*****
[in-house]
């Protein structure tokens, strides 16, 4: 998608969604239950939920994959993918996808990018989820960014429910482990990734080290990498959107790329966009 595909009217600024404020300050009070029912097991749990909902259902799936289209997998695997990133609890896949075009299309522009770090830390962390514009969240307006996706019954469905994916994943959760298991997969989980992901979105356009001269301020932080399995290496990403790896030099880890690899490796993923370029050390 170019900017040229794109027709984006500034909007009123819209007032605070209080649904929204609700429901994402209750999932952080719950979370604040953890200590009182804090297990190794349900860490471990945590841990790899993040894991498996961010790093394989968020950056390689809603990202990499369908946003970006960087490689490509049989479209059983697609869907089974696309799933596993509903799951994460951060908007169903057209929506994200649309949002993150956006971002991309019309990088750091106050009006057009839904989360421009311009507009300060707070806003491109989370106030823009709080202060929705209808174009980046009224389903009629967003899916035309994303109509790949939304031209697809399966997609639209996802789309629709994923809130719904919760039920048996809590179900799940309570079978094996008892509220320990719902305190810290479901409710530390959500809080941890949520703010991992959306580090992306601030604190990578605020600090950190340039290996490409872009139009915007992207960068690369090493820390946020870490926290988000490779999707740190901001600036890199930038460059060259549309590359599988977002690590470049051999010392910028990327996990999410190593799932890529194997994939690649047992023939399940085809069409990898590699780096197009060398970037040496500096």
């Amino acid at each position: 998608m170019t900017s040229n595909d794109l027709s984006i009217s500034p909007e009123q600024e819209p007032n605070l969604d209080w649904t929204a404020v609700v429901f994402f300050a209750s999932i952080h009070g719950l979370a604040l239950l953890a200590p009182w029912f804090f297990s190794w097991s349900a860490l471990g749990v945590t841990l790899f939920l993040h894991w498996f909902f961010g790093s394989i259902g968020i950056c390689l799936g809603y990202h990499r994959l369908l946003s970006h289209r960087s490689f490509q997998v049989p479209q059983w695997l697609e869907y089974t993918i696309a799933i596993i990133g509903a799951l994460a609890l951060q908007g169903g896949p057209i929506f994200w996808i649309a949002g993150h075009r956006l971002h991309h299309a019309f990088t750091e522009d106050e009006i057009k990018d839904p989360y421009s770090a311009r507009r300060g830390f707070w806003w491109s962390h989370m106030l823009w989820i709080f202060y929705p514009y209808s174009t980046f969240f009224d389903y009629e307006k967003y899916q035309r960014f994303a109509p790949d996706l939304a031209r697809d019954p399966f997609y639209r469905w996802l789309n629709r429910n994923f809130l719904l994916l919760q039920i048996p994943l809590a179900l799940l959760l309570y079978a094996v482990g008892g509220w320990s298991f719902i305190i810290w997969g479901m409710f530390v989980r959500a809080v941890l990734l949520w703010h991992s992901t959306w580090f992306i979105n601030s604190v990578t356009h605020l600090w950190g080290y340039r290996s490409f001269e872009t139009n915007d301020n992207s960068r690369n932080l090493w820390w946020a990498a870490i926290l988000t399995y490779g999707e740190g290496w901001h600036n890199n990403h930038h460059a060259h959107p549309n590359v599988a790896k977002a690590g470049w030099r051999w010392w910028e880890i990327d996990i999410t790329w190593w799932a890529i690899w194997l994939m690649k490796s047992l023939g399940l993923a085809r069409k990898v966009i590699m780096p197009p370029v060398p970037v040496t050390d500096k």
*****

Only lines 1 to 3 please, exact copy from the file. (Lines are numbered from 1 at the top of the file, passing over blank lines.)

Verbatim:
[in-house]
């Protein structure tokens, strides 16, 4: 998608969604239950939920994959993918996808990018989820960014429910482990990734080290990498959107790329966009 595909009217600024404020300050009070029912097991749990909902259902799936289209997998695997990133609890896949075009299309522009770090830390962390514009969240307006996706019954469905994916994943959760298991997969989980992901979105356009001269301020932080399995290496990403790896030099880890690899490796993923370029050390 170019900017040229794109027709984006500034909007009123819209007032605070209080649904929204609700429901994402209750999932952080719950979370604040953890200590009182804090297990190794349900860490471990945590841990790899993040894991498996961010790093394989968020950056390689809603990202990499369908946003970006960087490689490509049989479209059983697609869907089974696309799933596993509903799951994460951060908007169903057209929506994200649309949002993150956006971002991309019309990088750091106050009006057009839904989360421009311009507009300060707070806003491109989370106030823009709080202060929705209808174009980046009224389903009629967003899916035309994303109509790949939304031209697809399966997609639209996802789309629709994923809130719904919760039920048996809590179900799940309570079978094996008892509220320990719902305190810290479901409710530390959500809080941890949520703010991992959306580090992306601030604190990578605020600090950190340039290996490409872009139009915007992207960068690369090493820390946020870490926290988000490779999707740190901001600036890199930038460059060259549309590359599988977002690590470049051999010392910028990327996990999410190593799932890529194997994939690649047992023939399940085809069409990898590699780096197009060398970037040496500096």
């Amino acid at each position: 998608m170019t900017s040229n595909d794109l027709s984006i009217s500034p909007e009123q600024e819209p007032n605070l969604d209080w649904t929204a404020v609700v429901f994402f300050a209750s999932i952080h009070g719950l979370a604040l239950l953890a200590p009182w029912f804090f297990s190794w097991s349900a860490l471990g749990v945590t841990l790899f939920l993040h894991w498996f909902f961010g790093s394989i259902g968020i950056c390689l799936g809603y990202h990499r994959l369908l946003s970006h289209r960087s490689f490509q997998v049989p479209q059983w695997l697609e869907y089974t993918i696309a799933i596993i990133g509903a799951l994460a609890l951060q908007g169903g896949p057209i929506f994200w996808i649309a949002g993150h075009r956006l971002h991309h299309a019309f990088t750091e522009d106050e009006i057009k990018d839904p989360y421009s770090a311009r507009r300060g830390f707070w806003w491109s962390h989370m106030l823009w989820i709080f202060y929705p514009y209808s174009t980046f969240f009224d389903y009629e307006k967003y899916q035309r960014f994303a109509p790949d996706l939304a031209r697809d019954p399966f997609y639209r469905w996802l789309n629709r429910n994923f809130l719904l994916l919760q039920i048996p994943l809590a179900l799940l959760l309570y079978a094996v482990g008892g509220w320990s298991f719902i305190i810290w997969g479901m409710f530390v989980r959500a809080v941890l990734l949520w703010h991992s992901t959306w580090f992306i979105n601030s604190v990578t356009h605020l600090w950190g080290y340039r290996s490409f001269e872009t139009n915007d301020n992207s960068r690369n932080l090493w820390w946020a990498a870490i926290l988000t399995y490779g999707e740190g290496w901001h600036n890199n990403h930038h460059a060259h959107p549309n590359v599988a790896k977002a690590g470049w030099r051999w010392w910028e880890i990327d996990i999410t790329w190593w799932a890529i690899w194997l994939m690649k490796s047992l023939g399940l993923a085809r069409k990898v966009i590699m780096p197009p370029v060398p970037v040496t050390d500096k």